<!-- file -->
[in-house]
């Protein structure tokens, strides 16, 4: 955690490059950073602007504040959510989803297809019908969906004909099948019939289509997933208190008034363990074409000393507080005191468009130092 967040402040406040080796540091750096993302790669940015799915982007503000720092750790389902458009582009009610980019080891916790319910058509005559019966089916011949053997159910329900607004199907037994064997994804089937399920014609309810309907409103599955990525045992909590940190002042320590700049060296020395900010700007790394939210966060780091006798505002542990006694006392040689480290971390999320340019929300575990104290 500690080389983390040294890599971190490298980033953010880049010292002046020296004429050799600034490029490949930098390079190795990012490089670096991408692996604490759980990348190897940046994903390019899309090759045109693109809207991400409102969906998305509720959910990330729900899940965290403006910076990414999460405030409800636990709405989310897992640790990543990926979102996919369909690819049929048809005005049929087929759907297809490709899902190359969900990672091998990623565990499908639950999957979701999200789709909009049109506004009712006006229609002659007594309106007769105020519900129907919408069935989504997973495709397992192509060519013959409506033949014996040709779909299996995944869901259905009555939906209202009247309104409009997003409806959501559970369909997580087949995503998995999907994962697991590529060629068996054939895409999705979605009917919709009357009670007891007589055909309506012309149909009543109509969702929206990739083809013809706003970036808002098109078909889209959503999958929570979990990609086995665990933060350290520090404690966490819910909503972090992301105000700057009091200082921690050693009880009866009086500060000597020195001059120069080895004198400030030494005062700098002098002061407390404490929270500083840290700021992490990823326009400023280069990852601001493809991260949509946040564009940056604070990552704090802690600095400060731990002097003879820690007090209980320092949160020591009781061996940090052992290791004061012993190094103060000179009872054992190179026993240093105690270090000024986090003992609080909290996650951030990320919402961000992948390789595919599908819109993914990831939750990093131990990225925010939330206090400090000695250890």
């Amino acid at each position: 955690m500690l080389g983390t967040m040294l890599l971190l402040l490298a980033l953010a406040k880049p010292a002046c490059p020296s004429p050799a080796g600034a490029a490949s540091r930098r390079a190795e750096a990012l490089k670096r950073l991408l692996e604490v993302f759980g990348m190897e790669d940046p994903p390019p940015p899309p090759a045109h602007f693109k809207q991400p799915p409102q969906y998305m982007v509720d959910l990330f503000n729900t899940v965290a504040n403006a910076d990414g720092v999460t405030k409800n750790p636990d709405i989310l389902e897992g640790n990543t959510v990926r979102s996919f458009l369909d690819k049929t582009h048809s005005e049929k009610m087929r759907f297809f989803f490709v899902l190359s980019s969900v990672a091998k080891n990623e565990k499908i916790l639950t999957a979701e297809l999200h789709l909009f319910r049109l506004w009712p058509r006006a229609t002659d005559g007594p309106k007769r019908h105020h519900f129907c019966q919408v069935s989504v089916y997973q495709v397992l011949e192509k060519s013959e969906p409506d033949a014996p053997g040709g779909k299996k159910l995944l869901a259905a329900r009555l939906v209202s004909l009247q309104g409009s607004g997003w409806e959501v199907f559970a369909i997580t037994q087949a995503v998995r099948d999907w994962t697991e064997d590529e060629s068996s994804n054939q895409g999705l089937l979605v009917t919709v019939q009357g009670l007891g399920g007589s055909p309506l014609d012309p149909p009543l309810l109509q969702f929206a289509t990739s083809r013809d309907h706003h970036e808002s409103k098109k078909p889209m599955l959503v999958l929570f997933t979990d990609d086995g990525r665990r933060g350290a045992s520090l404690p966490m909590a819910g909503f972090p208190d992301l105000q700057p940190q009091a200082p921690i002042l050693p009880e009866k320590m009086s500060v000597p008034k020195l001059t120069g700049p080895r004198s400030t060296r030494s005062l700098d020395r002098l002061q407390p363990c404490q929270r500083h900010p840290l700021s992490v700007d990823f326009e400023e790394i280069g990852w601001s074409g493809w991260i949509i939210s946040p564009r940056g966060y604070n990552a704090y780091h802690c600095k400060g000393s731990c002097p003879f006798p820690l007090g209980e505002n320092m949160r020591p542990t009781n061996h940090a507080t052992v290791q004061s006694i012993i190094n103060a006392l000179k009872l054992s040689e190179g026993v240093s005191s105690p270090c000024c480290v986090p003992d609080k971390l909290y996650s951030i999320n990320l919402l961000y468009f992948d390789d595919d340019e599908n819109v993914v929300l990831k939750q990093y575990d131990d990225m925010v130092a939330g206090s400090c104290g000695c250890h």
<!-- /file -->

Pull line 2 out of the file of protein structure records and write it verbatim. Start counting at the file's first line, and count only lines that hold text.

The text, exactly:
């Protein structure tokens, strides 16, 4: 955690490059950073602007504040959510989803297809019908969906004909099948019939289509997933208190008034363990074409000393507080005191468009130092 967040402040406040080796540091750096993302790669940015799915982007503000720092750790389902458009582009009610980019080891916790319910058509005559019966089916011949053997159910329900607004199907037994064997994804089937399920014609309810309907409103599955990525045992909590940190002042320590700049060296020395900010700007790394939210966060780091006798505002542990006694006392040689480290971390999320340019929300575990104290 500690080389983390040294890599971190490298980033953010880049010292002046020296004429050799600034490029490949930098390079190795990012490089670096991408692996604490759980990348190897940046994903390019899309090759045109693109809207991400409102969906998305509720959910990330729900899940965290403006910076990414999460405030409800636990709405989310897992640790990543990926979102996919369909690819049929048809005005049929087929759907297809490709899902190359969900990672091998990623565990499908639950999957979701999200789709909009049109506004009712006006229609002659007594309106007769105020519900129907919408069935989504997973495709397992192509060519013959409506033949014996040709779909299996995944869901259905009555939906209202009247309104409009997003409806959501559970369909997580087949995503998995999907994962697991590529060629068996054939895409999705979605009917919709009357009670007891007589055909309506012309149909009543109509969702929206990739083809013809706003970036808002098109078909889209959503999958929570979990990609086995665990933060350290520090404690966490819910909503972090992301105000700057009091200082921690050693009880009866009086500060000597020195001059120069080895004198400030030494005062700098002098002061407390404490929270500083840290700021992490990823326009400023280069990852601001493809991260949509946040564009940056604070990552704090802690600095400060731990002097003879820690007090209980320092949160020591009781061996940090052992290791004061012993190094103060000179009872054992190179026993240093105690270090000024986090003992609080909290996650951030990320919402961000992948390789595919599908819109993914990831939750990093131990990225925010939330206090400090000695250890």